INMC 80 News


February–April 1981 · Issue 3

Page 29 of 55

Circuit operation

Standard NAS-SYS/​ROM Basic.
This selection of S1, S2 is shown in the circuit.
Decode 0000H monitor decode selects NAS-SYS.
Decode 0800H video and workspace decode selects video and workspace.
Decodes E000H, E800H, F000H and F800H are ORed together and decode ROM Basic.
When S1d is in the position shown the ‘Power On Jump’ select 0000H; ie, the four diodes effectively act as if LSWl 1-4 were closed (up).
S2 selected to ‘DISK’.
The Basic ROM is completely disabled.
Any block of RAM in the area E000H to EFFFH will now function.
Decodes F000H and F800H are ORed together to select any IC’s in sockets IC39 – IC42 inclusive (CP/M ROM’s and possibly D-DOS ROM’s).
(If necessary S2 could be changed to a 3 pole type, and the third pole used to select D-DOS in another IC block, if D-DOS is still at B000H to B7FFH.
With Nascom selected on S1, D-DOS can be used to Read/​Write/​Format disks.
S1 selected to ‘CP/M’ (S2 at “DISK’).
The monitor ROM select is disabled, NAS-SYS will not operate.
The 0000H and 0800H decodes are paralleled and select a 4K block of RAM; this RAM can consist of 4 x 4118s in IC Sockets IS35, IC36, IC37 and IC38 ** ** can be 4K of dynamic RAM on an 8K RAM (A) board.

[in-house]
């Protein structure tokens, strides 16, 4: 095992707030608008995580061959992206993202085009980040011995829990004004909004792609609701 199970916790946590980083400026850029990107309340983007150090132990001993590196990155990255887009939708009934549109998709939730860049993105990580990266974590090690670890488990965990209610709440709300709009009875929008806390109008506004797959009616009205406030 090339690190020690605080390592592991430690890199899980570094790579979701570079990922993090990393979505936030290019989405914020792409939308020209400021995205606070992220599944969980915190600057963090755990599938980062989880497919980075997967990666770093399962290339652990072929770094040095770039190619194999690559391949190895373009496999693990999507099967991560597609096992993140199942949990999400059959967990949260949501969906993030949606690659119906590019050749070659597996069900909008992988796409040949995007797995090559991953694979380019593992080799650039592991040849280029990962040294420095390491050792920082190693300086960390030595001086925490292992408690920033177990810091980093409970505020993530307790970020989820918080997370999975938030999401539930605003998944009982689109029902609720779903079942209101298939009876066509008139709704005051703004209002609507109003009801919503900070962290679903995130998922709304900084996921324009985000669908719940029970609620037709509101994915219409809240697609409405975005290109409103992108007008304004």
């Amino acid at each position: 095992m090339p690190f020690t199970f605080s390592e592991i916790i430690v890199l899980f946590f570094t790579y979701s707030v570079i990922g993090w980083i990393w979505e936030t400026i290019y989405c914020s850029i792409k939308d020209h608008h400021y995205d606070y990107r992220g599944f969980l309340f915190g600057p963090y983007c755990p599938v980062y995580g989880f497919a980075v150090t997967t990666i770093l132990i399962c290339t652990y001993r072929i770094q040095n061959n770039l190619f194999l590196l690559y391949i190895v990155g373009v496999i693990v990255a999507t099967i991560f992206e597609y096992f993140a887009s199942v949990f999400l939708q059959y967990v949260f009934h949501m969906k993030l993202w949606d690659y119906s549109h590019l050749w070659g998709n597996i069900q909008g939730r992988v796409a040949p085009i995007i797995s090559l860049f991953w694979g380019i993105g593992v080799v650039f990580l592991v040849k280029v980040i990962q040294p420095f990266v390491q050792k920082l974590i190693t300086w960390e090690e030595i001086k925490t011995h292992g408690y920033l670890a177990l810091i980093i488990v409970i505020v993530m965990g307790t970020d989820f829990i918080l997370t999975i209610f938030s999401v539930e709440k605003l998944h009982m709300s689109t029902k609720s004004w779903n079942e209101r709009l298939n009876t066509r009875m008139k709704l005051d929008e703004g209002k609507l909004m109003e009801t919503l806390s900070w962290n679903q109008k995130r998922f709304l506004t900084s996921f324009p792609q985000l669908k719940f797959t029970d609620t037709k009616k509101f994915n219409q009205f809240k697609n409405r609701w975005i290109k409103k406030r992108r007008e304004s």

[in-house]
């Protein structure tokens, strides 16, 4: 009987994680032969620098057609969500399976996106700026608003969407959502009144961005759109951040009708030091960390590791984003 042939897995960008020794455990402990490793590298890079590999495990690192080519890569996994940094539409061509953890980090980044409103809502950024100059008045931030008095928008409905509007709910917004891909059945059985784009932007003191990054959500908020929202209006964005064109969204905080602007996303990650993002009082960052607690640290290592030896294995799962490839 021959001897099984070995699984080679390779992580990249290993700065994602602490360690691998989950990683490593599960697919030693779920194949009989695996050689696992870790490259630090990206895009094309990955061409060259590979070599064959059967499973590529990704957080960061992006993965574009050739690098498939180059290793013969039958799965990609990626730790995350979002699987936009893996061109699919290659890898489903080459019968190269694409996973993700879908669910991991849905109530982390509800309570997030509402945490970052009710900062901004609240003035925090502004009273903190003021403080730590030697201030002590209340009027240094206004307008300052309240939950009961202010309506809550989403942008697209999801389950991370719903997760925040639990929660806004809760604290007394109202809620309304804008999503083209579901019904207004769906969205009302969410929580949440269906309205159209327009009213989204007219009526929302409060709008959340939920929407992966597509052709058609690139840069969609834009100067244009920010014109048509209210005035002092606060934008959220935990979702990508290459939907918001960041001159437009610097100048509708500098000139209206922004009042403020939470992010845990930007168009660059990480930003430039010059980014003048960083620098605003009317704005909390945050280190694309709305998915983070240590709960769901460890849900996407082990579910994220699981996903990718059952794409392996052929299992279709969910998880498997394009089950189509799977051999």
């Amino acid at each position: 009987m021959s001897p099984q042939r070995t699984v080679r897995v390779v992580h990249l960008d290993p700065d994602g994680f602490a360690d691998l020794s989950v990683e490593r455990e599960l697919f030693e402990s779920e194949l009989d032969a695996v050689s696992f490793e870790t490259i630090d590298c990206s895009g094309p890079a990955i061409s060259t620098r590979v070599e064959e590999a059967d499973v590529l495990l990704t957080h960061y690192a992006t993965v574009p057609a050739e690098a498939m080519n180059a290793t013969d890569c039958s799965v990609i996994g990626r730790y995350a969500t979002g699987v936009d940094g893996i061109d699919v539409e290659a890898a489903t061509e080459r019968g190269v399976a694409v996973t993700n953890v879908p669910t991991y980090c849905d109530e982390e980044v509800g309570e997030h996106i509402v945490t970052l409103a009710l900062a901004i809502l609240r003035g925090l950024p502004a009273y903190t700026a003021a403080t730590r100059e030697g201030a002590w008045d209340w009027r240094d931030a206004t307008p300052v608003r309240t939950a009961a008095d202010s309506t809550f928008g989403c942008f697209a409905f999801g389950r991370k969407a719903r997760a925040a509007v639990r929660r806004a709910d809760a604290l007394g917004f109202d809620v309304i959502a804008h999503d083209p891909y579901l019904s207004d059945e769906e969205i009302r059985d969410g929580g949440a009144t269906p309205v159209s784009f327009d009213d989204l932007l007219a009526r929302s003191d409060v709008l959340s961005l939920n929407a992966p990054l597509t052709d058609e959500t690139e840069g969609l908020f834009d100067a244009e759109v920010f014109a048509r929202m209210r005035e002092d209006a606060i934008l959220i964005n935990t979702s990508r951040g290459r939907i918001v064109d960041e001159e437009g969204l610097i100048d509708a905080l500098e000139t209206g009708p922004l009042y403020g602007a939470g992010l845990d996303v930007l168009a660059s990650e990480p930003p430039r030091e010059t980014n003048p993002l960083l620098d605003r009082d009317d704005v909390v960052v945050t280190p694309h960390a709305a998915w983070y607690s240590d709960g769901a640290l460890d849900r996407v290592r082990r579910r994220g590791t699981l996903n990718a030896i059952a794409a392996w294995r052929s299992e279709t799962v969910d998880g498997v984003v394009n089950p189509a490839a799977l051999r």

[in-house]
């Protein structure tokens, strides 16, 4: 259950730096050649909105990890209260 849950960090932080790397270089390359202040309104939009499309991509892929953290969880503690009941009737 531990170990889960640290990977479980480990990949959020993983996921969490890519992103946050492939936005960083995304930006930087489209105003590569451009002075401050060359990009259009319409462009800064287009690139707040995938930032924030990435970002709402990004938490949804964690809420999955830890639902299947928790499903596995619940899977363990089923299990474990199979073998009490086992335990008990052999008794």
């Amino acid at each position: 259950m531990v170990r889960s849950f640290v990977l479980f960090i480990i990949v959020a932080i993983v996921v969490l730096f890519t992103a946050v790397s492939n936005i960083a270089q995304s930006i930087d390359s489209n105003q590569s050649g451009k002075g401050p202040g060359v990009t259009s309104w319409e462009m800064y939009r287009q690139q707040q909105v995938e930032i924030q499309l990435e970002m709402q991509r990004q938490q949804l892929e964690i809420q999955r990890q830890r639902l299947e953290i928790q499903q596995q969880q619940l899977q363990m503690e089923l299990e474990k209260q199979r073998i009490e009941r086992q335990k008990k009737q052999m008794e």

The video and workspace RAM IC’s are selected to the F800H decode.
The F800H decode is removed from IC’s 39 – 42, effectively disconnecting the D-DOS ROM’s.
The F000H decode is routed to IC’s 39 – 42, so the CP/M BIOS and BOOT will be operative.
The ‘Power on Reset Jump’ is changed to F000H, due to Sid allowing the diodes to ‘float’; ie, IC2 pins 3, 6, 10 and 13 go ‘high’, equivalent to LSW1 1 – 4 being down.

In the author’s Nascom 2

IC35 – 38=4 x MK4118N-4 static RAM (switched as described).
IC39, 40=CP/M 2708 ROM’s for F000H – F7FFH (switched as described).
IC42, 42=D-DOS 2708 ROM’s (altered) F800H – FFFFH (switched as described).
Main RAM=48K RAM (B) 1000H – CFFFH (not switched)
Aux. RAM=8K RAM (A) D000H – EFFFH (not switched)

Total RAM under CP/M=60K (excluding video/​workspace)
Total RAM under Nascom/​Disk=56K (excluding video/​workspace)
Total RAM under Nascom/​Basic=52K (excluding video/​workspace)

The system has been working in this fashion for a week or two, and has not exhibited any serious problems. The clock is set at 4MHz with 1 ‘Wait State’. The RAM (A) was modified when originally used on a Nascom 1 to cure slight ‘memory plague’, by gridding the power tracks, and putting 6K8 pullups on the outputs of one row of memories. The clock circuitry into the CPU has been modified slightly to improve clock symmetry. ICl1 has been changed to a 7414 and a 270R pullup has been added between pins 6 and 14 of IC11. R85 (33R) has been short circuited. Without the last clock mod occasional ‘soft’ errors occured, particularly when using Basic.

Finally, a couple of points about the use of D-DOS not mentioned in the notes supplied. Firstly, D-DOS uses the area just below 1000H as stack space. If a ‘READ’ command is used to transfer data off disk into RAM at the stack address, the program will fail. The best solution here is to ‘READ’ to some other area, and then to use the “C’ or ‘I’ commands to move the data as required. Secondly, the ‘Sector’ counter used by D-DOS can only count up to FFH sectors, after which it overflows back to 00H. The ammount of data to fill FFH sectors occupies 32K of RAM (128 x 256 bytes). In fact,

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